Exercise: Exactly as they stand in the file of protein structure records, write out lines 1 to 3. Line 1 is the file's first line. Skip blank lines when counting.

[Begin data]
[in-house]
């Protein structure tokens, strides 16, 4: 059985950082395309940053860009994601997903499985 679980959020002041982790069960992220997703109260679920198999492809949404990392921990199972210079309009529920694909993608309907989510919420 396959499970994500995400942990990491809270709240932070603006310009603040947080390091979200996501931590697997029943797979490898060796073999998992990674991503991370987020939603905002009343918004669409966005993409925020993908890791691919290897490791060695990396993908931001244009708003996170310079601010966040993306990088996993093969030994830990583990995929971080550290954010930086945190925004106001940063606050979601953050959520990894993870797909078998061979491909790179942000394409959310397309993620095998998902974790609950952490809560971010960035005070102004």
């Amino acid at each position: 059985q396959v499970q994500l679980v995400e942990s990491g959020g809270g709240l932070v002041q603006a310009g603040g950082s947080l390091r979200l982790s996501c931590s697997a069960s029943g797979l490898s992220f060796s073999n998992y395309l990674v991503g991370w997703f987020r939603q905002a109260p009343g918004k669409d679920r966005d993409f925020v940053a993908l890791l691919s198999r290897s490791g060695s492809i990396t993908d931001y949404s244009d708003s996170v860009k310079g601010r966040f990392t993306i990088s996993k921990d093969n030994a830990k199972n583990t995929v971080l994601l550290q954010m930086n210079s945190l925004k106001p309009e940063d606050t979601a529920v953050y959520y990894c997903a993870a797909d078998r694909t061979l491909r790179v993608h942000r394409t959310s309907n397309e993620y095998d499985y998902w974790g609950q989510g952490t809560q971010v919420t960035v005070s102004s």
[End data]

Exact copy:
[in-house]
């Protein structure tokens, strides 16, 4: 059985950082395309940053860009994601997903499985 679980959020002041982790069960992220997703109260679920198999492809949404990392921990199972210079309009529920694909993608309907989510919420 396959499970994500995400942990990491809270709240932070603006310009603040947080390091979200996501931590697997029943797979490898060796073999998992990674991503991370987020939603905002009343918004669409966005993409925020993908890791691919290897490791060695990396993908931001244009708003996170310079601010966040993306990088996993093969030994830990583990995929971080550290954010930086945190925004106001940063606050979601953050959520990894993870797909078998061979491909790179942000394409959310397309993620095998998902974790609950952490809560971010960035005070102004």
């Amino acid at each position: 059985q396959v499970q994500l679980v995400e942990s990491g959020g809270g709240l932070v002041q603006a310009g603040g950082s947080l390091r979200l982790s996501c931590s697997a069960s029943g797979l490898s992220f060796s073999n998992y395309l990674v991503g991370w997703f987020r939603q905002a109260p009343g918004k669409d679920r966005d993409f925020v940053a993908l890791l691919s198999r290897s490791g060695s492809i990396t993908d931001y949404s244009d708003s996170v860009k310079g601010r966040f990392t993306i990088s996993k921990d093969n030994a830990k199972n583990t995929v971080l994601l550290q954010m930086n210079s945190l925004k106001p309009e940063d606050t979601a529920v953050y959520y990894c997903a993870a797909d078998r694909t061979l491909r790179v993608h942000r394409t959310s309907n397309e993620y095998d499985y998902w974790g609950q989510g952490t809560q971010v919420t960035v005070s102004s």